The Prime Minister has said the UK “will honour” its commitments with the European Union ahead of a key cabinet meeting to discuss the Brexit “divorce bill”.

Theresa May said the Government position had been made “very clear” in her speech in Florence in September, adding no other member of the European Union would have to pick up the UK’s tab for the current budget cycle.

Brexit divorce bill: how much is £38bn worth?(PA Graphics)

Speaking on Monday, she said: “I set out in my Florence speech that we will honour our commitments.

“I was very clear about that, as I said – for the current budget plan – no other European Union country needs fear that they will have to receive less or pay in more.

“We’ve been very clear that we will honour our commitments.”

Mrs May, speaking after a tour of an engineering training centre in Birmingham, added: “But what I want to see is developing that deep and special partnership with the EU for the future and I want to see us moving together because as I’ve always said, a deal that’s good for the UK will be good for the European Union.”

The Prime Minister was joined on the tour by Chancellor Philip Hammond and Business Secretary Greg Clark, as ministers earlier announced a £1.7 billion plan to improve city transport links and more cash for research and development opportunities.

Theresa May visits an engineering training facility in the West MidlandsTheresa May visits an engineering training facility in the West Midlands (Andrew Yates/PA)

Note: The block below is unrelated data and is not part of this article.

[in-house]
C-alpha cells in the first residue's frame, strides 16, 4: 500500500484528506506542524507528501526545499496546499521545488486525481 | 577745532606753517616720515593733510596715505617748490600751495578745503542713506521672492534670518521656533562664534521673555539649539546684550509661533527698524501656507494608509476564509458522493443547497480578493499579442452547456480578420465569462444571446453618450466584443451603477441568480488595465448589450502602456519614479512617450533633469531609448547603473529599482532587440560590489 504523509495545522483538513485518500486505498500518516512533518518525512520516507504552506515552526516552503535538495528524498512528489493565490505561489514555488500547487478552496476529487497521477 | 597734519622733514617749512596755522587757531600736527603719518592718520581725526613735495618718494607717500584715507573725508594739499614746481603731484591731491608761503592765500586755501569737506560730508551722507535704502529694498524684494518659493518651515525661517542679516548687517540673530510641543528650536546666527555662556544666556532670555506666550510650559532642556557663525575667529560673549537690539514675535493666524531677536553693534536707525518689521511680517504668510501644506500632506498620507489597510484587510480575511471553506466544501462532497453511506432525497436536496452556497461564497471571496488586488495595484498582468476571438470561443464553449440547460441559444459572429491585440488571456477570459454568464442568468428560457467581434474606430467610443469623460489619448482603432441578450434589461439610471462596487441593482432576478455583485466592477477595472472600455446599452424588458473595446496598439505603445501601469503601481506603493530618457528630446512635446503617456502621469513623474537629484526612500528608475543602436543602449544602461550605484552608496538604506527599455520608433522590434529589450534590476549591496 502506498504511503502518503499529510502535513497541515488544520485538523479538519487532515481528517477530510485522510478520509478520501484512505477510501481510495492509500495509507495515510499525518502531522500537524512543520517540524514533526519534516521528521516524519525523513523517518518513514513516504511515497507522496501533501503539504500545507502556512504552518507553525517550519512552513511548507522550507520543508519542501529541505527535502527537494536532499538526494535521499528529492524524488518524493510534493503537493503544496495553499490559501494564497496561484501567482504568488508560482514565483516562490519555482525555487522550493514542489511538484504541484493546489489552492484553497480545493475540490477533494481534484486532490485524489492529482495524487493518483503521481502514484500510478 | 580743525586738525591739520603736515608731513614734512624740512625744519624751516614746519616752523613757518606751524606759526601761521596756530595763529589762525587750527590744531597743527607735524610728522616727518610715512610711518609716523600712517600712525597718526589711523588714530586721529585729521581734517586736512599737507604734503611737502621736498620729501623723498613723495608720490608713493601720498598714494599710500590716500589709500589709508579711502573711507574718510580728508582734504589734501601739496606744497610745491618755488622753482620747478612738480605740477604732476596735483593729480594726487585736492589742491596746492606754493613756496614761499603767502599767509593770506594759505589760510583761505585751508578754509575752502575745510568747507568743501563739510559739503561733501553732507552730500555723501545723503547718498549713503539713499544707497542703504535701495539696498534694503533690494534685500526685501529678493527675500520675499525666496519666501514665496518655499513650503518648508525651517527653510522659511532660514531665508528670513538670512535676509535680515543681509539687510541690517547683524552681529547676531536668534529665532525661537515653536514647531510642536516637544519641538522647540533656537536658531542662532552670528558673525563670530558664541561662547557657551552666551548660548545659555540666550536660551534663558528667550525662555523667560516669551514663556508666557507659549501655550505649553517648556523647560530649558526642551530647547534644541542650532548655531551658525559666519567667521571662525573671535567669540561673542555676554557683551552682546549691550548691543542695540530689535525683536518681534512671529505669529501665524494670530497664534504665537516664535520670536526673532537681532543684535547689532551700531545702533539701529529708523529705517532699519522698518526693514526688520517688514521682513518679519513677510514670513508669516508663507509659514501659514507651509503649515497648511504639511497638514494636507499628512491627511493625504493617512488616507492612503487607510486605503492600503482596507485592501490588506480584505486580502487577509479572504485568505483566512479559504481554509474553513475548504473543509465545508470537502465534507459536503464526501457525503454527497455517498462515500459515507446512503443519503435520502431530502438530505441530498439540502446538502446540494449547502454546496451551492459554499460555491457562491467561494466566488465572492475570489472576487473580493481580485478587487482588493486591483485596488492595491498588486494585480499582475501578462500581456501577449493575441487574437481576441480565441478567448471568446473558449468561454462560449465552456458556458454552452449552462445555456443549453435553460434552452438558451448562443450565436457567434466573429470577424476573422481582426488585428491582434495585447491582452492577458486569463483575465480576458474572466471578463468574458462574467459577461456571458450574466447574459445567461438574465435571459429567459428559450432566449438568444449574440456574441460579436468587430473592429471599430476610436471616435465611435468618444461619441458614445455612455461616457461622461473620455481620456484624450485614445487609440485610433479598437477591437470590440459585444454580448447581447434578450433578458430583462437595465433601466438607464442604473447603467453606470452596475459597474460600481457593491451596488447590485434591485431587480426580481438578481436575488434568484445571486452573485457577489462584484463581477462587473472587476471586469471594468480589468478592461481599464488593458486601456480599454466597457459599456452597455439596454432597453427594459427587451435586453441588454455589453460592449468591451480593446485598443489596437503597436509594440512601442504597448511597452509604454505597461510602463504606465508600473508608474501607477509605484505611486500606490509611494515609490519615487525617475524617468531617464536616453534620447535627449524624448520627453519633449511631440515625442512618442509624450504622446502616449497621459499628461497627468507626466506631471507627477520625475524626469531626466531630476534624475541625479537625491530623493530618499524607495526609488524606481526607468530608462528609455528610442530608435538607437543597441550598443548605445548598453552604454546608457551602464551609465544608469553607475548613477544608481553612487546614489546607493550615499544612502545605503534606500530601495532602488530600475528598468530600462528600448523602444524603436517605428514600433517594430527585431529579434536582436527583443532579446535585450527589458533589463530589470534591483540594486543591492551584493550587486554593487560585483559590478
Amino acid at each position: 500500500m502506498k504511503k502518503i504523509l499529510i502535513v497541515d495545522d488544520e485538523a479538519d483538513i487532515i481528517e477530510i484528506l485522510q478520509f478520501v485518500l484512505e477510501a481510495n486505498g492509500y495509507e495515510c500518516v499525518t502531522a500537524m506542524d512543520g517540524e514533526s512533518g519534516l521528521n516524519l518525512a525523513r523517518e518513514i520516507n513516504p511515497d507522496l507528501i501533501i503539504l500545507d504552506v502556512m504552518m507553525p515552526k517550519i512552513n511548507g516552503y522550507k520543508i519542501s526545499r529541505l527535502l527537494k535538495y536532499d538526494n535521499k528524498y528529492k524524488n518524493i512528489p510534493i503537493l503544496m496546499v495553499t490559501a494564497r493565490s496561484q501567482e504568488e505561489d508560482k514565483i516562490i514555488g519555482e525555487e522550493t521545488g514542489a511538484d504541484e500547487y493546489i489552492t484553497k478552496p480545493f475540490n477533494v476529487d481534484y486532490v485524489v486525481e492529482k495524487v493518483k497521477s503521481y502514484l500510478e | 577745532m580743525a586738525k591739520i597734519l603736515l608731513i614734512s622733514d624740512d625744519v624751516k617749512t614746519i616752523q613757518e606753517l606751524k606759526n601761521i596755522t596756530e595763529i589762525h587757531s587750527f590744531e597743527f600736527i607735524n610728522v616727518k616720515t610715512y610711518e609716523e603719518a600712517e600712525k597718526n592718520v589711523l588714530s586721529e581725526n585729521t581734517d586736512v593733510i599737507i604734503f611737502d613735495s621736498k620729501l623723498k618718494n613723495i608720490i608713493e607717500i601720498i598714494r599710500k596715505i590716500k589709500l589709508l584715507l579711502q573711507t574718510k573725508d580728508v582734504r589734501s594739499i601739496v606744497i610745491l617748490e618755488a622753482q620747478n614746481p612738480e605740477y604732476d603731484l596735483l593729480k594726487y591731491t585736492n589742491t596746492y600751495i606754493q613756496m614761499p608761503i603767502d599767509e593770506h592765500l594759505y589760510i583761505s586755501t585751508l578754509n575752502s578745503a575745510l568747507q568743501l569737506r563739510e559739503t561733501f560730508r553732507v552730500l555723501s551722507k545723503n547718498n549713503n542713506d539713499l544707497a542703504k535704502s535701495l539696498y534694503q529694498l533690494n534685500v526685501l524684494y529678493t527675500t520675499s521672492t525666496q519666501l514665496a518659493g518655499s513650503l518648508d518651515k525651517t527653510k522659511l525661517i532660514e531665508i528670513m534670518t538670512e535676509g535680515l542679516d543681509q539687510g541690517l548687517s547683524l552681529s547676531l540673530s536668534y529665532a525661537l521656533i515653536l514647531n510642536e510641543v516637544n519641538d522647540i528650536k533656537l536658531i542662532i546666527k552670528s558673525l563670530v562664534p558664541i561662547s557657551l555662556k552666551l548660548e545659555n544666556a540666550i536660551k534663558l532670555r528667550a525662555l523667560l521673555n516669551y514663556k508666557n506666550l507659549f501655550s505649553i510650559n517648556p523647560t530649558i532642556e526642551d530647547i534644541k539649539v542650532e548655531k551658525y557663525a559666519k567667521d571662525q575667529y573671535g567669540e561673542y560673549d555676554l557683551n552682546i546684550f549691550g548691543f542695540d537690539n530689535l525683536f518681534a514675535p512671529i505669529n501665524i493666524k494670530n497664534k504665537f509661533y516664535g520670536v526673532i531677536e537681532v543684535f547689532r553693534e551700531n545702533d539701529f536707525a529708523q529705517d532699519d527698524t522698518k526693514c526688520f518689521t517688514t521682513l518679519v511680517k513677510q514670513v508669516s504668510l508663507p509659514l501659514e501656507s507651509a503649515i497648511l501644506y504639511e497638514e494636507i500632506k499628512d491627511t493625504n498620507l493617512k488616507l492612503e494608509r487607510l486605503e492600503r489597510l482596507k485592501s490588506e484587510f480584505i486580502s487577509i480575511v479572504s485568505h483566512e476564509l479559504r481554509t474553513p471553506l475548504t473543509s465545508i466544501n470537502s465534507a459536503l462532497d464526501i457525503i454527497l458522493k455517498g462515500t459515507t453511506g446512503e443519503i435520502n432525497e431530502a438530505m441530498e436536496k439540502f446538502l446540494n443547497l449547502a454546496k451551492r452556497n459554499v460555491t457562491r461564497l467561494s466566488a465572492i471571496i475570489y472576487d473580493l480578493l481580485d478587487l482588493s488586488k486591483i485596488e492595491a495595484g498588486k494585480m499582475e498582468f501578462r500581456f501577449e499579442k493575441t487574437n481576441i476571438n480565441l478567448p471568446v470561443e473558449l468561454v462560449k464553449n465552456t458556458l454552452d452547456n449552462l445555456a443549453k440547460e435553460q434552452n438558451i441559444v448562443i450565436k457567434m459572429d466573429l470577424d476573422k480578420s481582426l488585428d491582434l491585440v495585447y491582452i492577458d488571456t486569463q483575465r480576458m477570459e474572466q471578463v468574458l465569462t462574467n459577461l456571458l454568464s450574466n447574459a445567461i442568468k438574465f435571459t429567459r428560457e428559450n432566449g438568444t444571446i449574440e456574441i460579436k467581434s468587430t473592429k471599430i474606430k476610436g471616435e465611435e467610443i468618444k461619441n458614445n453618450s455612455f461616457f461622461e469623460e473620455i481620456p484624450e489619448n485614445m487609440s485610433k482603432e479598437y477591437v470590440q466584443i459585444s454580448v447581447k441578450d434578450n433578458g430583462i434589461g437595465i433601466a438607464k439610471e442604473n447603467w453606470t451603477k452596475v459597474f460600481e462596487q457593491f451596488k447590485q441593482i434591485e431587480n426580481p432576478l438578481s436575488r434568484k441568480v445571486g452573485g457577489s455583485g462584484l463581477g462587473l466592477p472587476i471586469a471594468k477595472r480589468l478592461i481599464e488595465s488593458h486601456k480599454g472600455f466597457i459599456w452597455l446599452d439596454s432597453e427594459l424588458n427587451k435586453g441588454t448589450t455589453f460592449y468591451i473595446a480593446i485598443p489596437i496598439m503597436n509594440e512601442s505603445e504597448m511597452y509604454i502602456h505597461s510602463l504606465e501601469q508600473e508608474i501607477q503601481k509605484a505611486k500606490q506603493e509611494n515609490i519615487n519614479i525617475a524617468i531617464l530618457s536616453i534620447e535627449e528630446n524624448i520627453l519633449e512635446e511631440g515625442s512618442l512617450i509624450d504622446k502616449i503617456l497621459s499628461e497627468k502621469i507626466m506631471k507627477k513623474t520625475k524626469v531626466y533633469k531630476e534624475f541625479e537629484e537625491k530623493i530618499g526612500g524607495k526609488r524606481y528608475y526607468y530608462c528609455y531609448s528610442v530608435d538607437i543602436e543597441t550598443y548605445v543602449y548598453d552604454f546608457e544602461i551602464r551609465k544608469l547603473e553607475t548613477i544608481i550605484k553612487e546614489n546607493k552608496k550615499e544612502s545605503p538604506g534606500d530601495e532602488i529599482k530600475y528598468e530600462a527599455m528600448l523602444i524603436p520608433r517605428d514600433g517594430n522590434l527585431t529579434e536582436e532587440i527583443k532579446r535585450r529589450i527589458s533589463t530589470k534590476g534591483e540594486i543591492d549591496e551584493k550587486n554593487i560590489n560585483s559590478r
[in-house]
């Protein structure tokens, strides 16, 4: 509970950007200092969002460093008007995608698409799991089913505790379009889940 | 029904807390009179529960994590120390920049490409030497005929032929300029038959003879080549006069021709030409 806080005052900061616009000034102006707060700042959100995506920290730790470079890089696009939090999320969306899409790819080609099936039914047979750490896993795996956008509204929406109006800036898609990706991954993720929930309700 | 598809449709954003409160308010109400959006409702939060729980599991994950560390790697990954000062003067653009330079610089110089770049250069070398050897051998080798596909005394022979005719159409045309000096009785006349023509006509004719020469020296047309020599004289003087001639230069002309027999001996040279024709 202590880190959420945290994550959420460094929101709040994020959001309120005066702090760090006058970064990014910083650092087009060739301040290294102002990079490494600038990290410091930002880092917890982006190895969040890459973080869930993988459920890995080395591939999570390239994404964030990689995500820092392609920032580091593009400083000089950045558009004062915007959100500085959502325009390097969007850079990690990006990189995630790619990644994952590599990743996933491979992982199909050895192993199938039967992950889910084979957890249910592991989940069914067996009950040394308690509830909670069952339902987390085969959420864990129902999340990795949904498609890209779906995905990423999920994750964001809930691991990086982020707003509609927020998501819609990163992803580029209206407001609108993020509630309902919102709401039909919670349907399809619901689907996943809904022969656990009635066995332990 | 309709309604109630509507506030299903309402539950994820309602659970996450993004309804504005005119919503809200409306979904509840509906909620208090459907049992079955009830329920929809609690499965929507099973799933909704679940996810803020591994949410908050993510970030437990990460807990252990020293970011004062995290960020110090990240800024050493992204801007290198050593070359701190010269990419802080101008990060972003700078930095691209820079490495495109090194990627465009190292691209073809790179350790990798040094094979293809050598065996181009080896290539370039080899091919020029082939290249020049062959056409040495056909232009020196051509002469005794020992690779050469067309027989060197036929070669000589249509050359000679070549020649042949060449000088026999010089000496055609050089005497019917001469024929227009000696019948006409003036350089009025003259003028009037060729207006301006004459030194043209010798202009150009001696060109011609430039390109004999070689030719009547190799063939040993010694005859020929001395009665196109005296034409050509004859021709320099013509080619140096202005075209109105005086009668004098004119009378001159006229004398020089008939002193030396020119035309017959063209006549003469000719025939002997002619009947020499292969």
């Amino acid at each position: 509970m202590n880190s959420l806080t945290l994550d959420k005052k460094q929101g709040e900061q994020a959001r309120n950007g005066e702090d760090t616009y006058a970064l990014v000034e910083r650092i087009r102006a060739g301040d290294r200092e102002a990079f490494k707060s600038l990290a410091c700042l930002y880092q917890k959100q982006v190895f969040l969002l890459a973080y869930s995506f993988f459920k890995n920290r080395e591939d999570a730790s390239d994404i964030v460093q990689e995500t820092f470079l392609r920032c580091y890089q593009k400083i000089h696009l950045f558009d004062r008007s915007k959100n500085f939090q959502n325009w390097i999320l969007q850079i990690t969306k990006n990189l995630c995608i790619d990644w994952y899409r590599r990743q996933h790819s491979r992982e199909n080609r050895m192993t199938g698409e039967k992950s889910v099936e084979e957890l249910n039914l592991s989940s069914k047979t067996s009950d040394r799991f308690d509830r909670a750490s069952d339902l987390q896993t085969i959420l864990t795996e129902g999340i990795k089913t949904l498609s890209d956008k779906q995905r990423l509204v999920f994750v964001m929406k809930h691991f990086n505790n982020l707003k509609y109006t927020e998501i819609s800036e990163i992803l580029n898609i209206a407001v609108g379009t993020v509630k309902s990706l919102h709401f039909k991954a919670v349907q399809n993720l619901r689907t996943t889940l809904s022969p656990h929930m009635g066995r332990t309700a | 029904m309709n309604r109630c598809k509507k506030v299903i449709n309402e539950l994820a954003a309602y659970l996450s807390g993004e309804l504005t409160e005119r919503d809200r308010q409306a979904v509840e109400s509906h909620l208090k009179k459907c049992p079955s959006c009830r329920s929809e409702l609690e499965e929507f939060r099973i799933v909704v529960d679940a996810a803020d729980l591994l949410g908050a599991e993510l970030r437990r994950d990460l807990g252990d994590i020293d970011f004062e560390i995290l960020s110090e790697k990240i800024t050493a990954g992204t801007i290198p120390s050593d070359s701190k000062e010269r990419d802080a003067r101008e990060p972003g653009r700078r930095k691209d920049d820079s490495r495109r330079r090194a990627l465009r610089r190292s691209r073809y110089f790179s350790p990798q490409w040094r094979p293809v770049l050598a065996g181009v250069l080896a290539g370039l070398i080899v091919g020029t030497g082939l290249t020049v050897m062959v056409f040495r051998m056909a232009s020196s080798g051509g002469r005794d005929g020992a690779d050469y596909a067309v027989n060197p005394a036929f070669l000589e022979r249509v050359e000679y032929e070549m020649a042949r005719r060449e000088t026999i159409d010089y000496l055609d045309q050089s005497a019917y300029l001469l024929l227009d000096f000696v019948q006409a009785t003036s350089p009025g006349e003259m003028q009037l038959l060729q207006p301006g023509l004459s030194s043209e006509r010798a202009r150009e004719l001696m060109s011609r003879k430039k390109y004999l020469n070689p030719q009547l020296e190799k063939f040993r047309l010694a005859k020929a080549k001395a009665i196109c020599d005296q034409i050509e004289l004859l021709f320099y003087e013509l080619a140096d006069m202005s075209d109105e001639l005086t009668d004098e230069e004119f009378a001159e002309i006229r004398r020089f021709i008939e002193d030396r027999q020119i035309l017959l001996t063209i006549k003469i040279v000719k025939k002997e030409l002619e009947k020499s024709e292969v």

Asked if there was any friction from cabinet colleagues over the Brexit bill, Mrs May replied the position set out in Florence had been “agreed by the cabinet”.

She said: “We’re continuing with the negotiations with the European Union, but the Government is clear, we want to build that deep and special partnership with the European Union for the future.

“We believe that is not only in our interest – it’s in the interest of the main EU 27 as well.”

Her visit came as the EU’s chief negotiator Michel Barnier said the bloc wants to offer the UK its “most ambitious free trade agreement”, but warned there was no question of Britain “cherry-picking” elements of the single market.

Mrs May said negotiations had so far been “constructive and positive”, adding “progress has been made” in areas like citizens’ rights.

She said the UK wanted a deal “which will be good for businesses, good for people, good for jobs and prosperity here in the UK, and in the remaining EU 27”.

Asked if a breakthrough in the talks was close, the Prime Minister said: “I’ve set out very clearly what the Government’s position is and we continue to negotiate with a view to getting to the point where we can actually start to move forward on the deep and special partnership for the future.

“What’s important is that the UK and EU move forward together.”